Where to begin? Allowing myself to share all of my fangirl feels would take a number of additional pages then I’ll allow myself because, yes, I wound up feeling that positively about this film. One such reason for this is the cast, who are exceptional. Lily James (War& Peace, Cinderella, Downton Abbey) again leads a strong group of young British talent and is, as usual, at her most charming. (Only this time she gets to play with a fiercer persona.) Then there is Charles Dance as Mr. Bennet, an actor also at the top of his game, and it was pleasant to see Douglas Booth (Romeo and Juliet, Great Expectations) in something again.
I shall never relinquish my sword for a ring. - Lizzy Bennet
But it’s Matt Smith (Doctor Who) who steals the show as Parson Collins. He plays the role as if it were tailor-made for him; every (all too rare) scene he’s in is comedy gold. My only flip-flop casting choice lands on Sam Riley’s shoulders. As I already alluded too, I did love the opening sequence which Sam commands since he’s the only primary character involved, but as the film progressed, I doubted him a number of times. That said, I think by the end, I was leaning more in the “approve” camp and suspect with subsequent viewings I’ll be Team Darcy as played by Riley.
Looking beyond the cast, the rest of the production sparkles with magic, comedy and romance. The costumes are beautiful and I found myself liking the unique designs, and use of familiar patterns and style juxtaposed to create a steampunk vibe. The atmosphere is overall, darker, but that’s to be expected. What is unexpected is the great departure this script takes from the novel. For a story such as this, I approved of these changes though to say more would spoil the effect, so I won’t.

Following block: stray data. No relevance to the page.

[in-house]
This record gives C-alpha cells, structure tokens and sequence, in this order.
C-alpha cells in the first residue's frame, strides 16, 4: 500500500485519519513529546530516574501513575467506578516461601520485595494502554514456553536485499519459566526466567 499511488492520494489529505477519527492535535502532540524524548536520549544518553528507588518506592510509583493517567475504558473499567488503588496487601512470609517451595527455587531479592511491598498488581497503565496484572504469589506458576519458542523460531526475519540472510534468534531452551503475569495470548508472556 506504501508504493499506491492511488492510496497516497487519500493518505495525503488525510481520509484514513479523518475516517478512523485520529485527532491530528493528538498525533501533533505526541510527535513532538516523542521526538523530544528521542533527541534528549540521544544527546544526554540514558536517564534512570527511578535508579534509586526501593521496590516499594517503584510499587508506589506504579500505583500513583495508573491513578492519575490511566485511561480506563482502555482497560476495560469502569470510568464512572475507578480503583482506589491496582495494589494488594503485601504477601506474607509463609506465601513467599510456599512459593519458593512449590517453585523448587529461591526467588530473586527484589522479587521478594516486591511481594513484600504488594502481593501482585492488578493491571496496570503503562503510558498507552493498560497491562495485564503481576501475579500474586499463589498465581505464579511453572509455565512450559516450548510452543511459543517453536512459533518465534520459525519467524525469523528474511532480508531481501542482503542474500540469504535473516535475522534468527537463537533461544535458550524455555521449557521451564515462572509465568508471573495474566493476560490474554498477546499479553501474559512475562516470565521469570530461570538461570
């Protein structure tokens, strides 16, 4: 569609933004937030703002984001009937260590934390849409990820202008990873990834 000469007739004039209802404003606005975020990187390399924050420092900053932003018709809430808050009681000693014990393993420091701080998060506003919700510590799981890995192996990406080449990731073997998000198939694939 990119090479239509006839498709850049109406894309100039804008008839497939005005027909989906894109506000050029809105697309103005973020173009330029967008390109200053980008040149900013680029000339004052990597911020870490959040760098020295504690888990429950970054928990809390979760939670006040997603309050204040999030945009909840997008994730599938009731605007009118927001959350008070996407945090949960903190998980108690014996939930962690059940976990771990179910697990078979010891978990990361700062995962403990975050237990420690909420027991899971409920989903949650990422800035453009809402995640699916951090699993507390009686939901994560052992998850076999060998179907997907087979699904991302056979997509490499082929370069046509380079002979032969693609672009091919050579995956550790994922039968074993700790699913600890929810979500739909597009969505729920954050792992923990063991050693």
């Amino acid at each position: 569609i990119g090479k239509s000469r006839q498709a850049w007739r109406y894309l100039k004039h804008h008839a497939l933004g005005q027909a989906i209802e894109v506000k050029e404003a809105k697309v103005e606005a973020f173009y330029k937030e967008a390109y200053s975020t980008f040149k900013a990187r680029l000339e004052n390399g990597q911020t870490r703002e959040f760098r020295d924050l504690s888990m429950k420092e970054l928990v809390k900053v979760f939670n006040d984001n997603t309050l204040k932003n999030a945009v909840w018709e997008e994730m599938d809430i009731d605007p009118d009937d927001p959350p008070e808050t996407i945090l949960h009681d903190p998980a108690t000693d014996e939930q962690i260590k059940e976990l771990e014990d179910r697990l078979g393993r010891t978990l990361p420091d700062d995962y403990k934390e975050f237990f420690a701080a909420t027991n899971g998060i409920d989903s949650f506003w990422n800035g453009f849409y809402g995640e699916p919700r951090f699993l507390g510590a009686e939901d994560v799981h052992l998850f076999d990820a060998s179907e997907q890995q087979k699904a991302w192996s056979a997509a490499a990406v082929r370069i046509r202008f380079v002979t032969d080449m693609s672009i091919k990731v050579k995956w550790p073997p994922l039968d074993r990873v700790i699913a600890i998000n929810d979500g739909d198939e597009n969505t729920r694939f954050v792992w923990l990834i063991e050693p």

If you step into this expecting it to be what it is – a literary mash-up that doesn’t take itself seriously, then I have a feeling you’ll enjoy this. If for no other reason (although methinks there are a ton), fans of Matt Smith should see this merely for his portrayal of Collins. True this isn’t as masterfully romantic (because there are more time constraints) and the zombie attacks might have been limited to fewer numbers, but I’d argue the final romantic scene between Darcy and Lizzy can hold its own quite beautifully (and it’s this that won me over to Riley’s Darcy). That, for me, is quite enough to overcome any minor disagreements. It made me look at characters with fresh eyes, which I respected and gave us plenty to love.
Everything from the Bennet women sitting in a parlor cleaning their muskets to Mrs. Bennet complimenting Lady Catherine on her pantaloons (yes, this happens) and finally, to that final swoony moment. This is a creative, witty gem of a costume drama that while not fit for everyone, is a delight from beginning to end for those of us OK with some rule-bending within the immortal words of Jane Austen.
CONTENT: There is some zombie violence, none of which is terribly graphic although the just-out-of-frame head bashing or head shots are certainly impacting. A couple engages in a literal sparring match when a proposal goes array. There might be some minor innuendoes. The film is rated PG13.